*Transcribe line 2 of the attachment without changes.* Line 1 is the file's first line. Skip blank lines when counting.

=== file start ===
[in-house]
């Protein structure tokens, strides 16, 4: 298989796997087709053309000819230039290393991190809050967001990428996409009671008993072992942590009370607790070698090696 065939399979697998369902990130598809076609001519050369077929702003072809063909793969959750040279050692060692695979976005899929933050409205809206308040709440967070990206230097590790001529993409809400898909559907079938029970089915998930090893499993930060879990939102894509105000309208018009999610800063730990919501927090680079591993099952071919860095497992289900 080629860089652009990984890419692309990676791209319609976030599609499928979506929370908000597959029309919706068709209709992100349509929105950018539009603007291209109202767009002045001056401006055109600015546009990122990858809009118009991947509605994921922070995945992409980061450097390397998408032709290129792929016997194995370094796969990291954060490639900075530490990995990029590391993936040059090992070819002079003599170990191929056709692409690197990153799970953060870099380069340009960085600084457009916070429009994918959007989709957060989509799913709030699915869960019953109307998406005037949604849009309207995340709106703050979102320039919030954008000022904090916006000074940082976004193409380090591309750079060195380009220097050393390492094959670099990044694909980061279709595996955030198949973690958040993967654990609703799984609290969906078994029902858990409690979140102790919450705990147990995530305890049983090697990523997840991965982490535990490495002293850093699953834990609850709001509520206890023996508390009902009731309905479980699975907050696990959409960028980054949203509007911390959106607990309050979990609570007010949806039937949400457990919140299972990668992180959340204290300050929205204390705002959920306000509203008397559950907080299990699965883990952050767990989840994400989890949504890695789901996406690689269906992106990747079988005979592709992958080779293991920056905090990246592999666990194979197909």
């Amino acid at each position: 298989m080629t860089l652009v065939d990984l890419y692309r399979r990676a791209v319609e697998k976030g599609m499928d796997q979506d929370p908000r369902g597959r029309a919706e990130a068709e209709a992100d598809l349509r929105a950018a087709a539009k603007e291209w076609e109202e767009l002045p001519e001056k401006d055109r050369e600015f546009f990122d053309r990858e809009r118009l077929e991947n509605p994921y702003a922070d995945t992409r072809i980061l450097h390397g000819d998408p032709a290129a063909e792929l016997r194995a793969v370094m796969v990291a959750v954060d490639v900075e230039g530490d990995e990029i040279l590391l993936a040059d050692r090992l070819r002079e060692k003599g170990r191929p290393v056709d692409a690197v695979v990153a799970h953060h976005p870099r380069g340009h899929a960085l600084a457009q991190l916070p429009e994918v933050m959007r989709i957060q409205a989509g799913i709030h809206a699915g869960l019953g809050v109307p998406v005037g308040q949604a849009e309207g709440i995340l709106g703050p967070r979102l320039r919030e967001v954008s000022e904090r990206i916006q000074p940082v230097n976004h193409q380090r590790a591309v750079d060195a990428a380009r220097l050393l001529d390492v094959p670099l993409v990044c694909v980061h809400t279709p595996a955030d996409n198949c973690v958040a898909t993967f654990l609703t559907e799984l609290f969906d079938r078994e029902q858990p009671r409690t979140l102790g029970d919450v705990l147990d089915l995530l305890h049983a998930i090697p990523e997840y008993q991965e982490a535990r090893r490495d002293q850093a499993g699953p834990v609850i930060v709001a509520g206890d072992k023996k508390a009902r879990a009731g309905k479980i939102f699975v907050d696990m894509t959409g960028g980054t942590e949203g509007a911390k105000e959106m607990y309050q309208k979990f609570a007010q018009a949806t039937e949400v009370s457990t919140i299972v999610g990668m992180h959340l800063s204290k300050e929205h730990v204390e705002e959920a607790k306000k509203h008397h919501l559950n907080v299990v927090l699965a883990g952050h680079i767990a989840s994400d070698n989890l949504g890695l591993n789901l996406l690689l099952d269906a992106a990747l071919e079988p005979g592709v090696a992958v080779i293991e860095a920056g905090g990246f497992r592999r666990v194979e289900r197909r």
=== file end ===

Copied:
């Protein structure tokens, strides 16, 4: 298989796997087709053309000819230039290393991190809050967001990428996409009671008993072992942590009370607790070698090696 065939399979697998369902990130598809076609001519050369077929702003072809063909793969959750040279050692060692695979976005899929933050409205809206308040709440967070990206230097590790001529993409809400898909559907079938029970089915998930090893499993930060879990939102894509105000309208018009999610800063730990919501927090680079591993099952071919860095497992289900 080629860089652009990984890419692309990676791209319609976030599609499928979506929370908000597959029309919706068709209709992100349509929105950018539009603007291209109202767009002045001056401006055109600015546009990122990858809009118009991947509605994921922070995945992409980061450097390397998408032709290129792929016997194995370094796969990291954060490639900075530490990995990029590391993936040059090992070819002079003599170990191929056709692409690197990153799970953060870099380069340009960085600084457009916070429009994918959007989709957060989509799913709030699915869960019953109307998406005037949604849009309207995340709106703050979102320039919030954008000022904090916006000074940082976004193409380090591309750079060195380009220097050393390492094959670099990044694909980061279709595996955030198949973690958040993967654990609703799984609290969906078994029902858990409690979140102790919450705990147990995530305890049983090697990523997840991965982490535990490495002293850093699953834990609850709001509520206890023996508390009902009731309905479980699975907050696990959409960028980054949203509007911390959106607990309050979990609570007010949806039937949400457990919140299972990668992180959340204290300050929205204390705002959920306000509203008397559950907080299990699965883990952050767990989840994400989890949504890695789901996406690689269906992106990747079988005979592709992958080779293991920056905090990246592999666990194979197909």